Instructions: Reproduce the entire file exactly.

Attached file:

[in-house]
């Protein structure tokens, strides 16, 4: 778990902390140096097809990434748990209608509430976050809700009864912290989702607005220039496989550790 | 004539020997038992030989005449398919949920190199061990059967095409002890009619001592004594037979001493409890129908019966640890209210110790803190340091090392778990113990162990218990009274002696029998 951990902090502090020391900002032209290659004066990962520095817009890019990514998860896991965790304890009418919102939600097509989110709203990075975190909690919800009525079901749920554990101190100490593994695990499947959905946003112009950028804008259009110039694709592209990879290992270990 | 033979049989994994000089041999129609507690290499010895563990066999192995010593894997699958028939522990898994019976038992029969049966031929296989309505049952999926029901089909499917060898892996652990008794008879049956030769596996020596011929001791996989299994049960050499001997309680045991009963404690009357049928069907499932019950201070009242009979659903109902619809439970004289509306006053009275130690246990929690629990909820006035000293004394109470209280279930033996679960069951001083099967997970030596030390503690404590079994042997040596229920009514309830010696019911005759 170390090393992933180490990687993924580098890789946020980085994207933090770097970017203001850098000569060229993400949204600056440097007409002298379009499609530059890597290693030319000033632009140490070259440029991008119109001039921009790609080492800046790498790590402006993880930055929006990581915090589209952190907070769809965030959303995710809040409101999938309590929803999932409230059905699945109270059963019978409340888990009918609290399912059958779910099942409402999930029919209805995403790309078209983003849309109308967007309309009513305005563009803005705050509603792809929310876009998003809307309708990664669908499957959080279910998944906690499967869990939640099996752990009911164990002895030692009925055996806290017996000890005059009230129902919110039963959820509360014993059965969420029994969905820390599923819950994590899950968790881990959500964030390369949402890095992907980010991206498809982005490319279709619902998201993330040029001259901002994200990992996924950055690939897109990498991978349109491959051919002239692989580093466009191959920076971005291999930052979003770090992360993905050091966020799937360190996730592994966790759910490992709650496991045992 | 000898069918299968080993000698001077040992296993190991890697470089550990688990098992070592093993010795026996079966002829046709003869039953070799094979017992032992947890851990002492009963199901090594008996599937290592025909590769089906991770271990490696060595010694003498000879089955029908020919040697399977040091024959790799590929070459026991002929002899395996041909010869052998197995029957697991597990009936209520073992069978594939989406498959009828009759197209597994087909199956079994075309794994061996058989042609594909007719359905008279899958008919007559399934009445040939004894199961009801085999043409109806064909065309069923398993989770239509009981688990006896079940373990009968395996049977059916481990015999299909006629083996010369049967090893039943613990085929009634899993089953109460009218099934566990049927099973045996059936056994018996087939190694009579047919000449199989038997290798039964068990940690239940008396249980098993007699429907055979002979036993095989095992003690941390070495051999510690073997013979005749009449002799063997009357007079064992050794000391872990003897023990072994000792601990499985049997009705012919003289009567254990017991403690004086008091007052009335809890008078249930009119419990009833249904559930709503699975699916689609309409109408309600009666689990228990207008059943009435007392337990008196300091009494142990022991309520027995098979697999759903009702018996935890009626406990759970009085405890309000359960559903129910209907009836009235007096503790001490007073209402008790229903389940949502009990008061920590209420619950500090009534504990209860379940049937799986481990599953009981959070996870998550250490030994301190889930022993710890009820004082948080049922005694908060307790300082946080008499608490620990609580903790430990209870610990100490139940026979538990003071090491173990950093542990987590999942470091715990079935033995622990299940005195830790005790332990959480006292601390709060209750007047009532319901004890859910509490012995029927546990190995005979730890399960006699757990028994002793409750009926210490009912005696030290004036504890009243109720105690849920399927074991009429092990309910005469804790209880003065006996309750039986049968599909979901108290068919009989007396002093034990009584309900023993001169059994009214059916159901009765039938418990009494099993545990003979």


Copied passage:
[in-house]
């Protein structure tokens, strides 16, 4: 778990902390140096097809990434748990209608509430976050809700009864912290989702607005220039496989550790 | 004539020997038992030989005449398919949920190199061990059967095409002890009619001592004594037979001493409890129908019966640890209210110790803190340091090392778990113990162990218990009274002696029998 951990902090502090020391900002032209290659004066990962520095817009890019990514998860896991965790304890009418919102939600097509989110709203990075975190909690919800009525079901749920554990101190100490593994695990499947959905946003112009950028804008259009110039694709592209990879290992270990 | 033979049989994994000089041999129609507690290499010895563990066999192995010593894997699958028939522990898994019976038992029969049966031929296989309505049952999926029901089909499917060898892996652990008794008879049956030769596996020596011929001791996989299994049960050499001997309680045991009963404690009357049928069907499932019950201070009242009979659903109902619809439970004289509306006053009275130690246990929690629990909820006035000293004394109470209280279930033996679960069951001083099967997970030596030390503690404590079994042997040596229920009514309830010696019911005759 170390090393992933180490990687993924580098890789946020980085994207933090770097970017203001850098000569060229993400949204600056440097007409002298379009499609530059890597290693030319000033632009140490070259440029991008119109001039921009790609080492800046790498790590402006993880930055929006990581915090589209952190907070769809965030959303995710809040409101999938309590929803999932409230059905699945109270059963019978409340888990009918609290399912059958779910099942409402999930029919209805995403790309078209983003849309109308967007309309009513305005563009803005705050509603792809929310876009998003809307309708990664669908499957959080279910998944906690499967869990939640099996752990009911164990002895030692009925055996806290017996000890005059009230129902919110039963959820509360014993059965969420029994969905820390599923819950994590899950968790881990959500964030390369949402890095992907980010991206498809982005490319279709619902998201993330040029001259901002994200990992996924950055690939897109990498991978349109491959051919002239692989580093466009191959920076971005291999930052979003770090992360993905050091966020799937360190996730592994966790759910490992709650496991045992 | 000898069918299968080993000698001077040992296993190991890697470089550990688990098992070592093993010795026996079966002829046709003869039953070799094979017992032992947890851990002492009963199901090594008996599937290592025909590769089906991770271990490696060595010694003498000879089955029908020919040697399977040091024959790799590929070459026991002929002899395996041909010869052998197995029957697991597990009936209520073992069978594939989406498959009828009759197209597994087909199956079994075309794994061996058989042609594909007719359905008279899958008919007559399934009445040939004894199961009801085999043409109806064909065309069923398993989770239509009981688990006896079940373990009968395996049977059916481990015999299909006629083996010369049967090893039943613990085929009634899993089953109460009218099934566990049927099973045996059936056994018996087939190694009579047919000449199989038997290798039964068990940690239940008396249980098993007699429907055979002979036993095989095992003690941390070495051999510690073997013979005749009449002799063997009357007079064992050794000391872990003897023990072994000792601990499985049997009705012919003289009567254990017991403690004086008091007052009335809890008078249930009119419990009833249904559930709503699975699916689609309409109408309600009666689990228990207008059943009435007392337990008196300091009494142990022991309520027995098979697999759903009702018996935890009626406990759970009085405890309000359960559903129910209907009836009235007096503790001490007073209402008790229903389940949502009990008061920590209420619950500090009534504990209860379940049937799986481990599953009981959070996870998550250490030994301190889930022993710890009820004082948080049922005694908060307790300082946080008499608490620990609580903790430990209870610990100490139940026979538990003071090491173990950093542990987590999942470091715990079935033995622990299940005195830790005790332990959480006292601390709060209750007047009532319901004890859910509490012995029927546990190995005979730890399960006699757990028994002793409750009926210490009912005696030290004036504890009243109720105690849920399927074991009429092990309910005469804790209880003065006996309750039986049968599909979901108290068919009989007396002093034990009584309900023993001169059994009214059916159901009765039938418990009494099993545990003979």